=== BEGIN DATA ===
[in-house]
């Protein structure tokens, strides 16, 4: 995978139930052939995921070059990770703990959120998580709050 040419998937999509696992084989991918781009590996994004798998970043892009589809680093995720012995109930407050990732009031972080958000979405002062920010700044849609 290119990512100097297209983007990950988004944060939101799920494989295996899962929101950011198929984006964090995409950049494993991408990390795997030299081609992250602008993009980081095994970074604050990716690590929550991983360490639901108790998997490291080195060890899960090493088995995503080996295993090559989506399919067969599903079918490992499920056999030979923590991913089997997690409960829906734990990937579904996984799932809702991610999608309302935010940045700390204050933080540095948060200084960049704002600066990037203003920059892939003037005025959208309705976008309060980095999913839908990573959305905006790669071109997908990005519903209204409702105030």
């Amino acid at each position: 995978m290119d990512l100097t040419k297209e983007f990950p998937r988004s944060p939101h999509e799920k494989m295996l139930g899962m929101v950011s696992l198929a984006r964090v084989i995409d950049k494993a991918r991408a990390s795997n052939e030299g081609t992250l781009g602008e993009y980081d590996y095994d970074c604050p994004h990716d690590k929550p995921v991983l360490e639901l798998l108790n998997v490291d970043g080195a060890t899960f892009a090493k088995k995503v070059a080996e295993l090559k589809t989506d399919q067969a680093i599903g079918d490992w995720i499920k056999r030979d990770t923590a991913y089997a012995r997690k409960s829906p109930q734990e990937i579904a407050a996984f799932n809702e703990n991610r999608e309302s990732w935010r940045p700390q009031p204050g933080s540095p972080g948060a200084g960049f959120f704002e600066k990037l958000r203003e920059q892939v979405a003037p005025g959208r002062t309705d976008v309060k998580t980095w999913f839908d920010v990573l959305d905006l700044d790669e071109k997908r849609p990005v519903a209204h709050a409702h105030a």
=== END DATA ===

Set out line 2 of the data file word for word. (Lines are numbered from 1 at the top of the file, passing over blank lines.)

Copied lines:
């Protein structure tokens, strides 16, 4: 995978139930052939995921070059990770703990959120998580709050 040419998937999509696992084989991918781009590996994004798998970043892009589809680093995720012995109930407050990732009031972080958000979405002062920010700044849609 290119990512100097297209983007990950988004944060939101799920494989295996899962929101950011198929984006964090995409950049494993991408990390795997030299081609992250602008993009980081095994970074604050990716690590929550991983360490639901108790998997490291080195060890899960090493088995995503080996295993090559989506399919067969599903079918490992499920056999030979923590991913089997997690409960829906734990990937579904996984799932809702991610999608309302935010940045700390204050933080540095948060200084960049704002600066990037203003920059892939003037005025959208309705976008309060980095999913839908990573959305905006790669071109997908990005519903209204409702105030």